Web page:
As summer 2014 began, we published a list of 5 Tips for Buying a Drone. Since that article was posted, the Dronelife team has spent many hours behind the controls of various drones. With drone sales expected to spike as the holiday season bears down on us, we thought it would be prudent to add to our list with some other things we learned/wish we had known when we began.
1) Be realistic about your technical knowledge: One of the obvious factors to consider when buying a drone is how much money you are willing spend. Slightly less obvious is the amount of time you are willing to spend.
Some models are designed to be literally plug-and-play; you hook up the battery, turn on the controller and away you go. Others require GPS calibration, trim adjustment or multiple network connections (i.e. radio, WiFi, Bluetooth) to get airborne.
Some models allow you to save the pictures and videos your drone takes right to your smartphone. Others require you to save images to a micro SD card (often sold separately) and then transfer the data to your computer.
And this doesn’t even scratch the surface of the issues that can arise when you (inevitably) crash. Are you going to take it upon yourself to dig into the circuitry or would you prefer to send it back to the manufacturer (under warranty, of course)?
2) The best instructions are on YouTube: Once you have discovered a drone that piques your interest, you can often evaluate the amount of work it will take to actually fly the drone by watching other people’s experiences on YouTube. And then, when you actually get the drone in your hand, YouTube is typically more useful than most manuals for solving problems.
3) Consider Prop-Guards: We have said it before and we will say it again: you will crash your drone. When crashes do happen, your propellers are usually the first thing to hit the ground/tree/wall/innocent bystander (trust us, we conducted our own experiments on this one*). Most drones are built with contingency protocols for crashes, but propeller guards are often cheap and can seriously help prolong the life of your propellers.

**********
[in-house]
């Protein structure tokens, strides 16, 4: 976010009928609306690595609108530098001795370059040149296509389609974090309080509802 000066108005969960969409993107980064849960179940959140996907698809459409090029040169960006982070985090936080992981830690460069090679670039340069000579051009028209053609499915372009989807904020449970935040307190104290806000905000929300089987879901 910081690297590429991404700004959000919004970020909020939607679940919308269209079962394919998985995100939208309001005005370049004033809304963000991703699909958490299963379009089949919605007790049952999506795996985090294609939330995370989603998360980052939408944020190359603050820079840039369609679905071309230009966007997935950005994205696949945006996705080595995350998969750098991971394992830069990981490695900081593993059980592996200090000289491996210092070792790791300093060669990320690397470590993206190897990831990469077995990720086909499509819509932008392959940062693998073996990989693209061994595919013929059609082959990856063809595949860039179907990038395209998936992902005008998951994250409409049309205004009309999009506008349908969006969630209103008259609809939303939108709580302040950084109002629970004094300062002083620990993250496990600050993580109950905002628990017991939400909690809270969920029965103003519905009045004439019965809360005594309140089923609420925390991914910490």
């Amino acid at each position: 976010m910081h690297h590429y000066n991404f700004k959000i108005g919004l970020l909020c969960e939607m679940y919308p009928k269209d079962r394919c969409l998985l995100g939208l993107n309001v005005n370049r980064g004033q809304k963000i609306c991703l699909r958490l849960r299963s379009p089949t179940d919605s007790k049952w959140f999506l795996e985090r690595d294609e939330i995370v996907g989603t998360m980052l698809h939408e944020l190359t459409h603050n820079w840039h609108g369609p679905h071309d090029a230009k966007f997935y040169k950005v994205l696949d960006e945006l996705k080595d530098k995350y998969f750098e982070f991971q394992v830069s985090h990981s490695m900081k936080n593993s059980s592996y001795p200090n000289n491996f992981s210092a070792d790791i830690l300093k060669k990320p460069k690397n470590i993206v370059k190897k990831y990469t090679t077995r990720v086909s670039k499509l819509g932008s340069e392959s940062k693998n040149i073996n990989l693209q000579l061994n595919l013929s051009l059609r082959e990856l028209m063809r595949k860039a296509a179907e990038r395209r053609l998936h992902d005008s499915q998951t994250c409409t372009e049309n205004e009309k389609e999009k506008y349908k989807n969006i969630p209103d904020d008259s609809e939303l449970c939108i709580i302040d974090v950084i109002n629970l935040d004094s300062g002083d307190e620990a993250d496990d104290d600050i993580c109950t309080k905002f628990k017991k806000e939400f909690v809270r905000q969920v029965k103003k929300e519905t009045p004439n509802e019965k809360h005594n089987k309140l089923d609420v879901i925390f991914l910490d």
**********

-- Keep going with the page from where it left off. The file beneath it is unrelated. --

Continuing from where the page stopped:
4) Know where you are going to fly: Are you buying a drone to fly in your neighborhood? Do you have a big lawn? Or will you be flying in a park? Is it often windy at the park? Before you invest the time and money into a drone, think about the environment in which you will be flying. There is a difference between the type of drone you would fly on the beach versus the one you would fly in a china shop.
If a gust of wind were to take your drone away, are your neighbors the type of people who would laugh and give it back or shoot it down? If your controller loses contact with the drone and it automatically lands, is it going to have a “clear path” or will there be a lot of people (or a body of water) around?
5) Set your expectations: As incredible as small UAV technology is, it’s far from perfect. One thing that surprises first time fliers is that battery life is still pretty limited; 10-20 minutes depending on the model and even less if you are recording video… and then it can take up to an hour to get a full charge again.
WiFi connections can lead to latency issues can lead to imperfect FPV flight monitoring can lead to crashes.
You can buy extra batteries and add-ons to counter some of these shortcomings, but the costs can add up quickly. So make sure you understand exactly what you are getting before you give anyone your credit card info (by checking out the Dronelife Product Configurator!).
*No people or animals were harmed during the creation of this post.
Alan is serial entrepreneur, active angel investor, and a drone enthusiast. He co-founded DRONELIFE.com to address the emerging commercial market for drones and drone technology. Prior to DRONELIFE.com, Alan co-founded Where.com, ThinkingScreen Media, and Nurse.com. Recently, Alan has co-founded Crowditz.com, a leader in Equity Crowdfunding Data, Analytics, and Insights. Alan can be reached at alan(at)dronelife.com